Camporesi, S., & Mori, M. (2021). Ethicists, doctors and triage decisions: Who should decide? And on what basis? Journal of Medical Ethics, 47(12), E18. doi:10.1136/medethics-2020-106499.

Ijzerman, M. J., Van Til, J. A., & Bridges, J. F. P. (2012). A comparison of analytic hierarchy process and conjoint analysis methods in assessing treatment alternatives for stroke rehabilitation. Patient, 5(1), 45–56. doi:10.2165/11587140-000000000-00000.

Goepel, K. D. (2018). Implementation of an Online Software Tool for the Analytic Hierarchy Process (AHP-OS). International Journal of the Analytic Hierarchy Process, 10(3). doi:10.13033/ijahp.v10i3.590.

Maruthur, N. M., Joy, S. M., Dolan, J. G., Shihab, H. M., & Singh, S. (2015). Use of the analytic hierarchy process for medication decision-making in type 2 diabetes. PLoS ONE, 10(5). doi:10.1371/journal.pone.0126625.

Singh, R., & Avikal, S. (2020). COVID-19: A decision-making approach for prioritization of preventive activities. International Journal of Healthcare Management, 13(3), 257–262. doi:10.1080/20479700.2020.1782661.

Vargas, L. G. (1990). An overview of the analytic hierarchy process and its applications. European journal of operational research, 48(1), 2-8. doi: 10.1016/0377-2217(90)90056-H.

Wollmann, D., Steiner, M. T. A., Vieira, G. E., & Steiner, P. A. (2012). Avaliação de operadoras de saúde por usuários pelo método Analytic Hierarchy Process. Revista de Saude Publica, 46(5), 777–783. doi:10.1590/S0034-89102012000500003.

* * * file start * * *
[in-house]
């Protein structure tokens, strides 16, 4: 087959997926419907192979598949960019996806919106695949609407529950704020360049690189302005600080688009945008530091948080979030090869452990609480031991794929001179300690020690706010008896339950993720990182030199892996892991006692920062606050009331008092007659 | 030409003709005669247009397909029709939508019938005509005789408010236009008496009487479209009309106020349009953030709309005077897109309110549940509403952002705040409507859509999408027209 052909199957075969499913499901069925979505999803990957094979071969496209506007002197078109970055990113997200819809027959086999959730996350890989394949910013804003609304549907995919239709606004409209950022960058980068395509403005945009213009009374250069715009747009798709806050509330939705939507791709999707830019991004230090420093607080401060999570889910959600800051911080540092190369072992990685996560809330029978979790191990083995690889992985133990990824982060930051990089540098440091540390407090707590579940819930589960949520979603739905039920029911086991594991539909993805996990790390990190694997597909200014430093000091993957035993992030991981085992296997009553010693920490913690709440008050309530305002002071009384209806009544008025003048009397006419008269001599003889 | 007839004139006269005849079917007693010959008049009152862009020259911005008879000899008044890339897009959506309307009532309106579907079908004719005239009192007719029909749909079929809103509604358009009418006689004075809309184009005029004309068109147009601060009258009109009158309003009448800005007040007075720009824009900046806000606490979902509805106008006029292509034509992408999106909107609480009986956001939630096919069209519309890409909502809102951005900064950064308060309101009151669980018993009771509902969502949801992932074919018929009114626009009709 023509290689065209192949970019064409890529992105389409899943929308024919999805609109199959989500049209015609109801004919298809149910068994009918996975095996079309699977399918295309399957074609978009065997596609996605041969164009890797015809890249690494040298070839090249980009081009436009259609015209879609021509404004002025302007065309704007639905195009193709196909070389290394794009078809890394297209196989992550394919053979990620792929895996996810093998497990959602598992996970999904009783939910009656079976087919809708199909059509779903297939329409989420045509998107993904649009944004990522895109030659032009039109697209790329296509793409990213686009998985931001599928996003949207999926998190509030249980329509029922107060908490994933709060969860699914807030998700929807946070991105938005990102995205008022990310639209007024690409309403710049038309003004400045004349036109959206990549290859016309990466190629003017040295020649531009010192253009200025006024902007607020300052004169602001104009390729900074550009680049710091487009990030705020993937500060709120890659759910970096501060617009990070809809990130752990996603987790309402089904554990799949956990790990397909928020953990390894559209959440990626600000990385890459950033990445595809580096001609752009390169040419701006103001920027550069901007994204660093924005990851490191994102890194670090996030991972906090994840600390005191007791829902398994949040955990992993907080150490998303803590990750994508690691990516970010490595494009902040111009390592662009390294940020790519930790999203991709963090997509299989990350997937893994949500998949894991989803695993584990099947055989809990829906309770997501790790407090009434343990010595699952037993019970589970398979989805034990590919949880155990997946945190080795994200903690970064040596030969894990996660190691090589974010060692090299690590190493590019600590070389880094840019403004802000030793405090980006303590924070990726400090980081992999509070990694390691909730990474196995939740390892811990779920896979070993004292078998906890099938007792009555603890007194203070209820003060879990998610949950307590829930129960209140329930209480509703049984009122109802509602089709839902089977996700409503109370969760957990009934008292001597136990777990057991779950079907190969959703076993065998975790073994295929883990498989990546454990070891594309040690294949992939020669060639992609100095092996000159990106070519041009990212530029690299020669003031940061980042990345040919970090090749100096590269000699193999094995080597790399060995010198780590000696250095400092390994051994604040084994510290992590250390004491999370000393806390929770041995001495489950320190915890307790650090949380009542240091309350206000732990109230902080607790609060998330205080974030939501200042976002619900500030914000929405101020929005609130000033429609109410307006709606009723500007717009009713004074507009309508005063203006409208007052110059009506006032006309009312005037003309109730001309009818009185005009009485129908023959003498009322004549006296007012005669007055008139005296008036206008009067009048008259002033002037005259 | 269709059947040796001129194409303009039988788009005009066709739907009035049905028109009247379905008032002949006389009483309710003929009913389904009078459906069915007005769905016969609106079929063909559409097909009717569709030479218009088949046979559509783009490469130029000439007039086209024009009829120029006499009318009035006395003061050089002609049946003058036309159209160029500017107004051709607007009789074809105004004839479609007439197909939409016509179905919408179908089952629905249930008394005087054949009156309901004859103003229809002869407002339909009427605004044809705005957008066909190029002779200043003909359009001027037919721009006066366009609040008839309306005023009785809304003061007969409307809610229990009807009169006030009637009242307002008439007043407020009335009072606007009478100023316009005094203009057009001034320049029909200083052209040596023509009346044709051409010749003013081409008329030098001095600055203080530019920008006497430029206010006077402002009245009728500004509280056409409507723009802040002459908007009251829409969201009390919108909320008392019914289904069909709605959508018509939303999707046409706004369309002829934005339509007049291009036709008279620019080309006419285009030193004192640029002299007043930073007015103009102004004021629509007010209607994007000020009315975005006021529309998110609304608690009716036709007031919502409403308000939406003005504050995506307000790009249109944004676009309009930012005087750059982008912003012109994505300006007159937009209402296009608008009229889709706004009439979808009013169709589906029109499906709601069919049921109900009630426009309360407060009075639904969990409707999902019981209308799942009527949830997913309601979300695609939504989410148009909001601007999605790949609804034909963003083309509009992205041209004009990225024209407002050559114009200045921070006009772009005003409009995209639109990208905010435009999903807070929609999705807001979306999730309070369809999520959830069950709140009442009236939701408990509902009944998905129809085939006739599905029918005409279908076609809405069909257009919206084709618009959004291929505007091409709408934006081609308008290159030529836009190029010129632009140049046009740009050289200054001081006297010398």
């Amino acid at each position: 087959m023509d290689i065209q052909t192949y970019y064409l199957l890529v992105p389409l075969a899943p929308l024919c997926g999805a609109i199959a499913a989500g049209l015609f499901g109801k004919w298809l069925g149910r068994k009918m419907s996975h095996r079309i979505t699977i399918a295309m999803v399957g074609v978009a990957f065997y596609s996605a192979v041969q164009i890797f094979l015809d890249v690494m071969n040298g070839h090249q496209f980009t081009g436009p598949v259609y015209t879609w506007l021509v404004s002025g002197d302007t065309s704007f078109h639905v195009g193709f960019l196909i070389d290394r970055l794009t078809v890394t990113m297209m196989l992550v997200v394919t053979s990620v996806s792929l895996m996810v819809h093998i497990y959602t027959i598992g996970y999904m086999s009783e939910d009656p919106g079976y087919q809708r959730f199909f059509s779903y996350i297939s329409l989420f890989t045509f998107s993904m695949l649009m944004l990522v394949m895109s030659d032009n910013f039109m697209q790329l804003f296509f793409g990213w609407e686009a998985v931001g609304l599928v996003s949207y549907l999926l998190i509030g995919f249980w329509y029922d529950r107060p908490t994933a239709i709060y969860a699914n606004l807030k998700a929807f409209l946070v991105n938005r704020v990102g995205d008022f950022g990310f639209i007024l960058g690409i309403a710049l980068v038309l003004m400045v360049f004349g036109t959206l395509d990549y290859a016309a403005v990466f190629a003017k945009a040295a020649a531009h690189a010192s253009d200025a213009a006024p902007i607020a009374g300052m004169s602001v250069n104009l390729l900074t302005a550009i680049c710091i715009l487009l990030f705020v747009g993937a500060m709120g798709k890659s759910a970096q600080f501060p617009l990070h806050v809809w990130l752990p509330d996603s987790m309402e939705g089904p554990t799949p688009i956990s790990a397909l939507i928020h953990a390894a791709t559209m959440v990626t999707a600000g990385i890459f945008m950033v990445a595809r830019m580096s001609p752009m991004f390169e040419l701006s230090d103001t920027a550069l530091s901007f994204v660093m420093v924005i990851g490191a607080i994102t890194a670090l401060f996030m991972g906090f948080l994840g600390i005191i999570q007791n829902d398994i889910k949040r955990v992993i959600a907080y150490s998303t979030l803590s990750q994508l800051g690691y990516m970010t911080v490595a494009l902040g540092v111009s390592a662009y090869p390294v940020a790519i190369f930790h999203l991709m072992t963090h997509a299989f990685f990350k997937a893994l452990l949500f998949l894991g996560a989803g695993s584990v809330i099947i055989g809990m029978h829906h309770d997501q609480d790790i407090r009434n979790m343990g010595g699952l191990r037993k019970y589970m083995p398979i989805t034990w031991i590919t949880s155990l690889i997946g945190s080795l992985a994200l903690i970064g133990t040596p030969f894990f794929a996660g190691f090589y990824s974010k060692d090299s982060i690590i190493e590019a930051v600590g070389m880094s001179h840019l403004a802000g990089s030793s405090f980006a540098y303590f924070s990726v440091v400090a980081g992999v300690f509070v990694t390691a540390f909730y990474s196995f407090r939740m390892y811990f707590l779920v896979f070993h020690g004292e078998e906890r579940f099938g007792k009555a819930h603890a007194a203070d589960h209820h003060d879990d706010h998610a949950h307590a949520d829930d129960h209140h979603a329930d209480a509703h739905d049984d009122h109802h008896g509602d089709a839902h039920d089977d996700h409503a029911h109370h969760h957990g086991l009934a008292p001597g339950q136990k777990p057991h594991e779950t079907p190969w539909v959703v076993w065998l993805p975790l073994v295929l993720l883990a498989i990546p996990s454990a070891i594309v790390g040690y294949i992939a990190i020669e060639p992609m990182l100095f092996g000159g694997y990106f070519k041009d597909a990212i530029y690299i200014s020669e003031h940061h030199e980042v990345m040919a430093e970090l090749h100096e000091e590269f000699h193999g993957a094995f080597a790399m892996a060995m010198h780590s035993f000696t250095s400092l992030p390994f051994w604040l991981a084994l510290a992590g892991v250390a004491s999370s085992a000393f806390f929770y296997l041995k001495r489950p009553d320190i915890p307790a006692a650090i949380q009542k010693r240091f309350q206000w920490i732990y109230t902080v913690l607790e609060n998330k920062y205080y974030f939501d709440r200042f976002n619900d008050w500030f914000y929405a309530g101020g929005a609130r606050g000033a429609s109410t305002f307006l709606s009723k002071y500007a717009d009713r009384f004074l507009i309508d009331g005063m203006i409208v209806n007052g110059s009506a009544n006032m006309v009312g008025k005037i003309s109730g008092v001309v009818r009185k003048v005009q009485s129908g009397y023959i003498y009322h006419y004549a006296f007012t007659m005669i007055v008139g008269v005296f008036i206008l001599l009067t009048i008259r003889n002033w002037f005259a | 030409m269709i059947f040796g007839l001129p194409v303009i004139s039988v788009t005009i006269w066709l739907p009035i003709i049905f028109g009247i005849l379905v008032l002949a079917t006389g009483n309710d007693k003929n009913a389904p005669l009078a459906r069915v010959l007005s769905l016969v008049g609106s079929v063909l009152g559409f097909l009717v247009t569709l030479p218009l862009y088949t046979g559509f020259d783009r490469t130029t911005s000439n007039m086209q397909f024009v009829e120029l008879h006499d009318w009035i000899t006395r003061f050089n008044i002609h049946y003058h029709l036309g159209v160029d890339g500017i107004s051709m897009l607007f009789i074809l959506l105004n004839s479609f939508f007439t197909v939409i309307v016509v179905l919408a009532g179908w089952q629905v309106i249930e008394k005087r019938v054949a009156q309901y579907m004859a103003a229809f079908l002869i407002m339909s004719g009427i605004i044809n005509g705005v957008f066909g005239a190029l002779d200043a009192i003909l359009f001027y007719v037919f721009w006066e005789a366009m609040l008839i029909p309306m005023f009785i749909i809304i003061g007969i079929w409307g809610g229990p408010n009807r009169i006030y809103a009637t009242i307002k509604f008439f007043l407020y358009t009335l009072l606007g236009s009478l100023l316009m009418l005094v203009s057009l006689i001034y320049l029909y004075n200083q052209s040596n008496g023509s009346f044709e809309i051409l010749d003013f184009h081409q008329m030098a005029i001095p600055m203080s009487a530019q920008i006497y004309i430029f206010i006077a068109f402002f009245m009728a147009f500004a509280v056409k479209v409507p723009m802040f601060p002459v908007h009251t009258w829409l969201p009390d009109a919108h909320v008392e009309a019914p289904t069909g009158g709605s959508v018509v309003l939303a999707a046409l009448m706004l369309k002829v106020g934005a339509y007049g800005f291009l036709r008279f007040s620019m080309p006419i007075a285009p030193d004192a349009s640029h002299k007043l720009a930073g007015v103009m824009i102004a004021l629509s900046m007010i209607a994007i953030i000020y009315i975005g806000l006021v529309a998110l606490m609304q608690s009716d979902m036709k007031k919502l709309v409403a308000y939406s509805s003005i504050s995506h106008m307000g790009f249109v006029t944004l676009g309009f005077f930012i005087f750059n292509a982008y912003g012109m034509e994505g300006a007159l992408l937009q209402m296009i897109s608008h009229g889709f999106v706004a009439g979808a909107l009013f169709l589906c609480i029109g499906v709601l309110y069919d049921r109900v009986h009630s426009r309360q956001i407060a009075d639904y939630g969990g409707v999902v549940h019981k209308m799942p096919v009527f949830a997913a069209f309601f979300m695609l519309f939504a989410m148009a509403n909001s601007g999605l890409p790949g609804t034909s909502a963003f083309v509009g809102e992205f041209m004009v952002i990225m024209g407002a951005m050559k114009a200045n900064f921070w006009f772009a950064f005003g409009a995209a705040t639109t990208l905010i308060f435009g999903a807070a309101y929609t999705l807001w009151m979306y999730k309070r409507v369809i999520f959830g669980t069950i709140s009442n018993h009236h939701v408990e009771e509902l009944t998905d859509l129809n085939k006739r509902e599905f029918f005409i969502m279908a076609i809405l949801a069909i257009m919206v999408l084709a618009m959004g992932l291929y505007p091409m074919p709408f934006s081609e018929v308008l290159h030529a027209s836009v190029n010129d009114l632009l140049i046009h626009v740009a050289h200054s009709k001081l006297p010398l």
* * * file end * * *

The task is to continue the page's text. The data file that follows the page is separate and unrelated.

Shaikh, F. S., Aldhafferi, N., Buker, A., Alqahtani, A., Dey, S., Abdulhamid, S., Albuhairi, D. A. M., Alkabour, R. S. A., Atiyah, W. S. O., Chrouf, S. B., Alshehri, A., Olatunji, S. O., Almuhaideb, A. M., Alshahrani, M. S., Almunsour, Y., & Abdul-Salam, V. B. (2021). Comorbidities and risk factors for severe outcomes in covid-19 patients in saudi arabia: A retrospective cohort study. Journal of Multidisciplinary Healthcare, 14, 2169–2183. doi:10.2147/JMDH.S317884.

Pecchia, L., Bath, P. A., Pendleton, N., & Bracale, M. (2011). Analytic Hierarchy Process (AHP) for examining healthcare professionals’ assessments of risk factors: The relative importance of risk factors for falls in community-dwelling older people. Methods of Information in Medicine, 50(5), 435–444. doi:10.3414/ME10-01-0028.

Saaty, T. L. (1977). A scaling method for priorities in hierarchical structures. Journal of Mathematical Psychology, 15(3), 234–281. doi:10.1016/0022-2496(77)90033-5.

Saaty, T. L. (1986). Axiomatic foundation of the analytic hierarchy process. Management science, 32(7), 841-855. doi: 10.1287/mnsc.32.7.841.

Bozóki, S., & Rapcsák, T. (2008). On Saaty’s and Koczkodaj’s inconsistencies of pairwise comparison matrices. Journal of Global Optimization, 42(2), 157–175. doi:10.1007/s10898-007-9236-z.

Bozóki, S., Fülöp, J., & Koczkodaj, W. W. (2011). An LP-based inconsistency monitoring of pairwise comparison matrices. Mathematical and Computer Modelling, 54(1–2), 789–793. doi:10.1016/j.mcm.2011.03.026.